1. It is very hard to say which writers will be valued by future generations. The generation that was re-discovering Melville was also taking seriously the novels of James Branch Cabell, Booth Tarkington, Louis Bromfield, Edna Ferber, Ellen Glasgow, and Thornton Wilder. Sherwood Anderson, John Dos Passos, and Sinclair Lewis still have name recognition, but they are not as widely read as they once were. F. Scott Fitzgerald disappeared from critical view for a decade or two, and then “re-emerged,” with the twist that much more attention was suddenly being given to his novels than to his short stories. Hemingway’s reputation looked as if it might fall victim to his public persona and to the increasing sense that many of his thematic obsessions were at least as anachronistic as they were idiosyncratic. For a time, his “style” of writing seemed to have been co-opted by “popular” and “genre” novelists, and it seemed very out of step with postmodern experimental narratives and metafiction. Nonetheless, his work seems to be read just about as widely now as he was when I was an undergraduate.

    So, it is almost impossible to try to predict what a current novelist’s standing will be in 20 or 30 years, never mind 50 to 100 years. That said, if I had to place a bet for my great-grandchildren, I will guess that Tom Wolfe will be remembered much more as a “New Journalist” than as a novelist. His defenders place great stake in his bucking the trends and attempting to write “big” novels that provide a contemporary parallel to the work of the great 19th-century novelists. But, although his novels are well written and explore characters and themes that are certainly of interest, I don’t think that they are so good that they are going to place him among the top dozen or even two dozen American novelists of the half-century following World War II. I would be hard-pressed to identify why future generations of readers might be drawn to The Bonfire of the Vanities, never mind A Man in Full, I Am Charlotte Simmons, or Back to Blood. Indeed, although The Bonfire of the Vanities has been included on almost 150 of the syllabi surveyed for the Open Syllabus Project, the other novels have not attracted anything close to that level of academic interest. And if the works are not taught, they have much-reduced chances of getting into the Canon. Worse, I am willing to bet that only a very small percentage of English faculty teaching fiction surveys, or even specialists in 20th-/21st-century American fiction, would be able to name all four of Wolfe’s novels, never mind have read all of them–or even more than one or two of them.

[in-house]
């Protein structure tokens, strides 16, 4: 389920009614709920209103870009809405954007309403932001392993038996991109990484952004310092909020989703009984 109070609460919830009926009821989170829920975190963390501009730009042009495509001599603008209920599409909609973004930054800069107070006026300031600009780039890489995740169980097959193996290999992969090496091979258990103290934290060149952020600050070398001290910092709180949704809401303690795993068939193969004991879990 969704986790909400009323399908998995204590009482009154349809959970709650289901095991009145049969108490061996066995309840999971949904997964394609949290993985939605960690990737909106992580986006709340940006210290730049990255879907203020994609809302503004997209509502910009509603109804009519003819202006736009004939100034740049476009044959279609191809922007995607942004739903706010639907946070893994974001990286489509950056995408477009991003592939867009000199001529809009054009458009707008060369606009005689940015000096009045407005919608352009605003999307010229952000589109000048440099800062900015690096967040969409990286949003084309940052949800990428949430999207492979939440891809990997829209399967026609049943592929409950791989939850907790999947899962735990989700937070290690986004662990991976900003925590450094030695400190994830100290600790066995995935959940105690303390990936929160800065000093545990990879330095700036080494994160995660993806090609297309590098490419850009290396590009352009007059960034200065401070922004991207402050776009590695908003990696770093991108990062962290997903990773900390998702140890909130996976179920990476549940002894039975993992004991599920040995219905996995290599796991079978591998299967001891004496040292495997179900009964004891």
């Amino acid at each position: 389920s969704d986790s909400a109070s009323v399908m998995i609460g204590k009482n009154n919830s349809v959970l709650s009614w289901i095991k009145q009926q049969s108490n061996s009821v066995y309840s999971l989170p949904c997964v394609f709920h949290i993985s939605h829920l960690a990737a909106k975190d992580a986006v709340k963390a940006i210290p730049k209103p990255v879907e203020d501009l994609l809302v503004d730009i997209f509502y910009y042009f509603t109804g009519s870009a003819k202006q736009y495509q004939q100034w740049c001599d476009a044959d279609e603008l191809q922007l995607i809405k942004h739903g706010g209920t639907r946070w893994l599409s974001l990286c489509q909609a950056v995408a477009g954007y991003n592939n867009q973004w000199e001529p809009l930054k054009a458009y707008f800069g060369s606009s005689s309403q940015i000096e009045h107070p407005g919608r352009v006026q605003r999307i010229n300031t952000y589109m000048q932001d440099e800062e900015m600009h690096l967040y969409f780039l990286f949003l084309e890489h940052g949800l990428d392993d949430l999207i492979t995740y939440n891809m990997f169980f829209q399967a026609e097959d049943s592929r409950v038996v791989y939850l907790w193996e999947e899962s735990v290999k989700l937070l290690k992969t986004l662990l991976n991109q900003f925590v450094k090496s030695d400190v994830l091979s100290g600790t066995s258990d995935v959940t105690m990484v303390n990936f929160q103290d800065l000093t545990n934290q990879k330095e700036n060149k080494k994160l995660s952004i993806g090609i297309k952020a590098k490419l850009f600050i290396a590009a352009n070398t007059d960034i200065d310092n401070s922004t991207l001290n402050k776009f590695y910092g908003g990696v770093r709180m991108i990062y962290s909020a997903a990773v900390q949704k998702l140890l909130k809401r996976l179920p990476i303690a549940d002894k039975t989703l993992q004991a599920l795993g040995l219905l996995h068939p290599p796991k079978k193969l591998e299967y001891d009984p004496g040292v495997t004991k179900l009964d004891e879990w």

That’s not really a knock on Wolfe so much as it is a recognition of the volume of good work being produced by an ever-increasing range of novelists, all competing (at least from an academic’s perspective) for more enduring appeal.

    I’ll add that many of the writers that I most enjoyed reading in my teens and twenties are now, at best, footnote figures in the literary histories–and are very unlikely to become more than that.

  2. To call Wolfe’s assessment of Chomsky’s linguistics gibberish would be an insult to gibberish. It is a complete embarrassment. I honestly can’t believe it was published. I am basing my opinion on my own reading of the excerpt that ran in Harper’s, along with the reactions of other linguists who had the stomach to read the whole book.

    For those interested in some exegesis of the actual linguistic issues involved (a group that does not include Caitlin Flanagan, clearly), I can recommend Norbert Hornstein’s coverage at his Faculty of Language blog, where he has covered both Wolfe’s piece itself and some of the reaction to it. I can also recommend Jerry Coyne’s review which ran in the Washington Post (links below).

    The very short version is that Wolfe bases his critique of Chomsky on Dan Everett’s work, but Everett’s work does not contradict Chomsky in the way that Everett claims. Even those who disagree with Chomsky should find Wolfe hollow and unsatisfying. He really has nothing to offer. For a history of the intellectual disputes around the development of generative grammar, a far better read is Randy Allen Harris’s “The Linguistics Wars”.

    Hornstein on Wolfe:

    Hornstein on coverage of Wolfe:

    Coyne review:

  3. The mention of the New York Times Book Review reminds me of the old joke and a true one at that.
    Why does the NYT have comic page in their Sunday paper. It does it called the Book Review.

  4. I think Flanagan is guilty of hypocrisy when she attacks adjuncts as “people whose opinions on American foreign policy were inherently more valuable than those of the common men and women “. This sounds more like a sin of journalists. They get to deicide what is or is not publicly discussed. When does the common man or woman get to have a say in U.S. foreign policy?